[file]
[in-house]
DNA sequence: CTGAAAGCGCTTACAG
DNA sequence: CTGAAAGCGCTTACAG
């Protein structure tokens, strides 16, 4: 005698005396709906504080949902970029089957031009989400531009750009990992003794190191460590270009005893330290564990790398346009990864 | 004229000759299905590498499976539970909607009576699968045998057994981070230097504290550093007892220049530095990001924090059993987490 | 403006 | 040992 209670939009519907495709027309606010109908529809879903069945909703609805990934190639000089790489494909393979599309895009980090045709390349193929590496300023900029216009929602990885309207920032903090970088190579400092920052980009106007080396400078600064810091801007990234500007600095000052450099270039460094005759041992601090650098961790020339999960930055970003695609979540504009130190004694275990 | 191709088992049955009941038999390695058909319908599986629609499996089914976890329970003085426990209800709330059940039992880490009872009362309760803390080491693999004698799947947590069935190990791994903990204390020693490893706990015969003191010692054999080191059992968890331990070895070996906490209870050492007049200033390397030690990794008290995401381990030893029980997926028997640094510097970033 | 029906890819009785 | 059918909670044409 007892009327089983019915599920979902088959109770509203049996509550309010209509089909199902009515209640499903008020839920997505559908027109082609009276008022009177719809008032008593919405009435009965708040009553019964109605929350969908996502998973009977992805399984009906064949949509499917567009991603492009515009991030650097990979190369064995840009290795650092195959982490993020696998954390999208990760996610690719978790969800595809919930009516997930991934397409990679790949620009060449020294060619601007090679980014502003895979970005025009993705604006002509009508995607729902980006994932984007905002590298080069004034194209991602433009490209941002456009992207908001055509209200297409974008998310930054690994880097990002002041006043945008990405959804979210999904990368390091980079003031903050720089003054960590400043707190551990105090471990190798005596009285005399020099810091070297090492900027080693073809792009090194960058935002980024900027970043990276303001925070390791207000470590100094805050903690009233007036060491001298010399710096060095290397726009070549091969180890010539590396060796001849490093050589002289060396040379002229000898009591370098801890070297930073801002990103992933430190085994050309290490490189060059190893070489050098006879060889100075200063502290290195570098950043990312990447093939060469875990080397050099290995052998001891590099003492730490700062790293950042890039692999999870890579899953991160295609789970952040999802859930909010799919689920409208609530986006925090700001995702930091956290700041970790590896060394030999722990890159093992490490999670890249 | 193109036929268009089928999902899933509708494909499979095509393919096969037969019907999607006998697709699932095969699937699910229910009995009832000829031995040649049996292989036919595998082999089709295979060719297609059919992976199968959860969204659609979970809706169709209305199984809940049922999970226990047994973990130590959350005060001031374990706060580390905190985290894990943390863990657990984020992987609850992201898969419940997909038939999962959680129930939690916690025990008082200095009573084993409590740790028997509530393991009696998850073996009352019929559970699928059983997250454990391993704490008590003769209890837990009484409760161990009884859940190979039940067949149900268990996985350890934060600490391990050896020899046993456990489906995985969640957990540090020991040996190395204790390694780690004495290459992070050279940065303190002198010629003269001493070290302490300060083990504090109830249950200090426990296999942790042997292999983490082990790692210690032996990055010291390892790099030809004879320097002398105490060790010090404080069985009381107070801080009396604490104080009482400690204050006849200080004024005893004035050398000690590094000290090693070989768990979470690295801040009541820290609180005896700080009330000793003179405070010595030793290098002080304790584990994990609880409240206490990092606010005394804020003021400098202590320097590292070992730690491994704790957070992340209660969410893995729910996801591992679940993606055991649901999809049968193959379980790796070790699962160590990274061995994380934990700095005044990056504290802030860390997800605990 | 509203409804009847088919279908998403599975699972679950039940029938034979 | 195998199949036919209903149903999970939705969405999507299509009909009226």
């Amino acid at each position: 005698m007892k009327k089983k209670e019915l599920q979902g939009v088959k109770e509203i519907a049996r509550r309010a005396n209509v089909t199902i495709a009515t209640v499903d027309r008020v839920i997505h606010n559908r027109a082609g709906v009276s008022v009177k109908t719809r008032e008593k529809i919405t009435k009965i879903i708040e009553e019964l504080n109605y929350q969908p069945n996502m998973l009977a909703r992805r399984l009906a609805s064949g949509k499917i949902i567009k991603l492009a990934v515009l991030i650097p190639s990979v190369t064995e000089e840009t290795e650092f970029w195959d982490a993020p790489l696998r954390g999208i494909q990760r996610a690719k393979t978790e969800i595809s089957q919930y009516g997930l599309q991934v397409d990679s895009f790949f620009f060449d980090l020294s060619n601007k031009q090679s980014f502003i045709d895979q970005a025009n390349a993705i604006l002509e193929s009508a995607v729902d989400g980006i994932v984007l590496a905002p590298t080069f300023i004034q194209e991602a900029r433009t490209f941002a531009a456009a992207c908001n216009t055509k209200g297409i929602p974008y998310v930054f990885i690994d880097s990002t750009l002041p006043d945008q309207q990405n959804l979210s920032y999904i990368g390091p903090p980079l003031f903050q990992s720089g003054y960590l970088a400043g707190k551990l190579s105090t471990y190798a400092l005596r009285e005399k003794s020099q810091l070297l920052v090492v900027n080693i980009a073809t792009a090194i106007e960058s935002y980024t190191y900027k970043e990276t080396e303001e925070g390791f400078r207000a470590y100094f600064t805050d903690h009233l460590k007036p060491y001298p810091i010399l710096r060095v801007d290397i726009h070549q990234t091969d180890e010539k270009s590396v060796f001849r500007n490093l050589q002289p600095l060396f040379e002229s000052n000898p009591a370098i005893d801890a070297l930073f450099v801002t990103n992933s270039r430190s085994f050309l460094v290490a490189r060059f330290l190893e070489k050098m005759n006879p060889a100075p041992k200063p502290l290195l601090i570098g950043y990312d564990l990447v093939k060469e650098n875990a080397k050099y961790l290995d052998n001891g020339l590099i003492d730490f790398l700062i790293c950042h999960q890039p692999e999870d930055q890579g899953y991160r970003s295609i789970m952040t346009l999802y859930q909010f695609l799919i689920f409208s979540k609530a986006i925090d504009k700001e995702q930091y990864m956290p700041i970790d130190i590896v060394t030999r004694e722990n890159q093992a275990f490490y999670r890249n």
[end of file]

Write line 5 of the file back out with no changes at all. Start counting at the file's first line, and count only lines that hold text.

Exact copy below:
């Amino acid at each position: 005698m007892k009327k089983k209670e019915l599920q979902g939009v088959k109770e509203i519907a049996r509550r309010a005396n209509v089909t199902i495709a009515t209640v499903d027309r008020v839920i997505h606010n559908r027109a082609g709906v009276s008022v009177k109908t719809r008032e008593k529809i919405t009435k009965i879903i708040e009553e019964l504080n109605y929350q969908p069945n996502m998973l009977a909703r992805r399984l009906a609805s064949g949509k499917i949902i567009k991603l492009a990934v515009l991030i650097p190639s990979v190369t064995e000089e840009t290795e650092f970029w195959d982490a993020p790489l696998r954390g999208i494909q990760r996610a690719k393979t978790e969800i595809s089957q919930y009516g997930l599309q991934v397409d990679s895009f790949f620009f060449d980090l020294s060619n601007k031009q090679s980014f502003i045709d895979q970005a025009n390349a993705i604006l002509e193929s009508a995607v729902d989400g980006i994932v984007l590496a905002p590298t080069f300023i004034q194209e991602a900029r433009t490209f941002a531009a456009a992207c908001n216009t055509k209200g297409i929602p974008y998310v930054f990885i690994d880097s990002t750009l002041p006043d945008q309207q990405n959804l979210s920032y999904i990368g390091p903090p980079l003031f903050q990992s720089g003054y960590l970088a400043g707190k551990l190579s105090t471990y190798a400092l005596r009285e005399k003794s020099q810091l070297l920052v090492v900027n080693i980009a073809t792009a090194i106007e960058s935002y980024t190191y900027k970043e990276t080396e303001e925070g390791f400078r207000a470590y100094f600064t805050d903690h009233l460590k007036p060491y001298p810091i010399l710096r060095v801007d290397i726009h070549q990234t091969d180890e010539k270009s590396v060796f001849r500007n490093l050589q002289p600095l060396f040379e002229s000052n000898p009591a370098i005893d801890a070297l930073f450099v801002t990103n992933s270039r430190s085994f050309l460094v290490a490189r060059f330290l190893e070489k050098m005759n006879p060889a100075p041992k200063p502290l290195l601090i570098g950043y990312d564990l990447v093939k060469e650098n875990a080397k050099y961790l290995d052998n001891g020339l590099i003492d730490f790398l700062i790293c950042h999960q890039p692999e999870d930055q890579g899953y991160r970003s295609i789970m952040t346009l999802y859930q909010f695609l799919i689920f409208s979540k609530a986006i925090d504009k700001e995702q930091y990864m956290p700041i970790d130190i590896v060394t030999r004694e722990n890159q093992a275990f490490y999670r890249n």